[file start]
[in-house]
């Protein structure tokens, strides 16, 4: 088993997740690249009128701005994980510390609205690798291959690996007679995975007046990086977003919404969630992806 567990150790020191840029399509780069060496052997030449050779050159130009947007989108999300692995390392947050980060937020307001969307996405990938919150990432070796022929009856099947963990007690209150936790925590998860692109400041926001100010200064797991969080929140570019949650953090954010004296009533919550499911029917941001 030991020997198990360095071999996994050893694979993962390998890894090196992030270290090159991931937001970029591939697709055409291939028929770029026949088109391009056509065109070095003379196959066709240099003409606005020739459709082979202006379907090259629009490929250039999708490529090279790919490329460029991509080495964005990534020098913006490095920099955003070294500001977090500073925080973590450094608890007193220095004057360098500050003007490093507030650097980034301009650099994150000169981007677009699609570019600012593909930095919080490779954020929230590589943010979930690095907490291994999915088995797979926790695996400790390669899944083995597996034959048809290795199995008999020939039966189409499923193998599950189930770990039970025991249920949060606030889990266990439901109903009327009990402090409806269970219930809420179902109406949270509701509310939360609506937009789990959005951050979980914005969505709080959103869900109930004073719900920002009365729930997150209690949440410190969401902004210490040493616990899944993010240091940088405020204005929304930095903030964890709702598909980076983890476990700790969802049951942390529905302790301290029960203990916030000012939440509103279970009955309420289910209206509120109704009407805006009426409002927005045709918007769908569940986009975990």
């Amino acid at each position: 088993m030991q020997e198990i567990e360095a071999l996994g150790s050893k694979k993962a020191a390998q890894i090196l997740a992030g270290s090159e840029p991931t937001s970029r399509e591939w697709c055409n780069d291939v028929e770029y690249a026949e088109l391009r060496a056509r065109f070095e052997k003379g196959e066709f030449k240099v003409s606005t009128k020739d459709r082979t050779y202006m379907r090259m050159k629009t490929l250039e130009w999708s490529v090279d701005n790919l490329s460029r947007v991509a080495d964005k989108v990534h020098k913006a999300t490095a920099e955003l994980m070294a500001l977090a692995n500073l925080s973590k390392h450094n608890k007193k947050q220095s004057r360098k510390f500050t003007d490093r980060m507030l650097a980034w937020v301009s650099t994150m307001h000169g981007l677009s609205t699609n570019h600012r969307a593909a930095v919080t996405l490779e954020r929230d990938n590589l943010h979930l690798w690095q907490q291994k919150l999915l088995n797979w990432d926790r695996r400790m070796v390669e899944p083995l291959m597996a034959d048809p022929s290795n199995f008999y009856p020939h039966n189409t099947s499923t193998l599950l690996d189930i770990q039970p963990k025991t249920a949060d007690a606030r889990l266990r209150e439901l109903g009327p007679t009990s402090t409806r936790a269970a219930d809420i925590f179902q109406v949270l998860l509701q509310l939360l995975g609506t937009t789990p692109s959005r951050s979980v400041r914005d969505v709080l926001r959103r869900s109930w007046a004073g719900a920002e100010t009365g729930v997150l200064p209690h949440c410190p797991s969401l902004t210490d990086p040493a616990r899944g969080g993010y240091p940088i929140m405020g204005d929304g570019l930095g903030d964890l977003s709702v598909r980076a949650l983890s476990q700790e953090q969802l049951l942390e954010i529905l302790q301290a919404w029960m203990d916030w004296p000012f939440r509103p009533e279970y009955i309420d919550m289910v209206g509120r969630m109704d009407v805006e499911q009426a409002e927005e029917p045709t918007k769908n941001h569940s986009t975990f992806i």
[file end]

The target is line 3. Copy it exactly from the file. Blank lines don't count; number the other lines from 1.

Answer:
């Amino acid at each position: 088993m030991q020997e198990i567990e360095a071999l996994g150790s050893k694979k993962a020191a390998q890894i090196l997740a992030g270290s090159e840029p991931t937001s970029r399509e591939w697709c055409n780069d291939v028929e770029y690249a026949e088109l391009r060496a056509r065109f070095e052997k003379g196959e066709f030449k240099v003409s606005t009128k020739d459709r082979t050779y202006m379907r090259m050159k629009t490929l250039e130009w999708s490529v090279d701005n790919l490329s460029r947007v991509a080495d964005k989108v990534h020098k913006a999300t490095a920099e955003l994980m070294a500001l977090a692995n500073l925080s973590k390392h450094n608890k007193k947050q220095s004057r360098k510390f500050t003007d490093r980060m507030l650097a980034w937020v301009s650099t994150m307001h000169g981007l677009s609205t699609n570019h600012r969307a593909a930095v919080t996405l490779e954020r929230d990938n590589l943010h979930l690798w690095q907490q291994k919150l999915l088995n797979w990432d926790r695996r400790m070796v390669e899944p083995l291959m597996a034959d048809p022929s290795n199995f008999y009856p020939h039966n189409t099947s499923t193998l599950l690996d189930i770990q039970p963990k025991t249920a949060d007690a606030r889990l266990r209150e439901l109903g009327p007679t009990s402090t409806r936790a269970a219930d809420i925590f179902q109406v949270l998860l509701q509310l939360l995975g609506t937009t789990p692109s959005r951050s979980v400041r914005d969505v709080l926001r959103r869900s109930w007046a004073g719900a920002e100010t009365g729930v997150l200064p209690h949440c410190p797991s969401l902004t210490d990086p040493a616990r899944g969080g993010y240091p940088i929140m405020g204005d929304g570019l930095g903030d964890l977003s709702v598909r980076a949650l983890s476990q700790e953090q969802l049951l942390e954010i529905l302790q301290a919404w029960m203990d916030w004296p000012f939440r509103p009533e279970y009955i309420d919550m289910v209206g509120r969630m109704d009407v805006e499911q009426a409002e927005e029917p045709t918007k769908n941001h569940s986009t975990f992806i």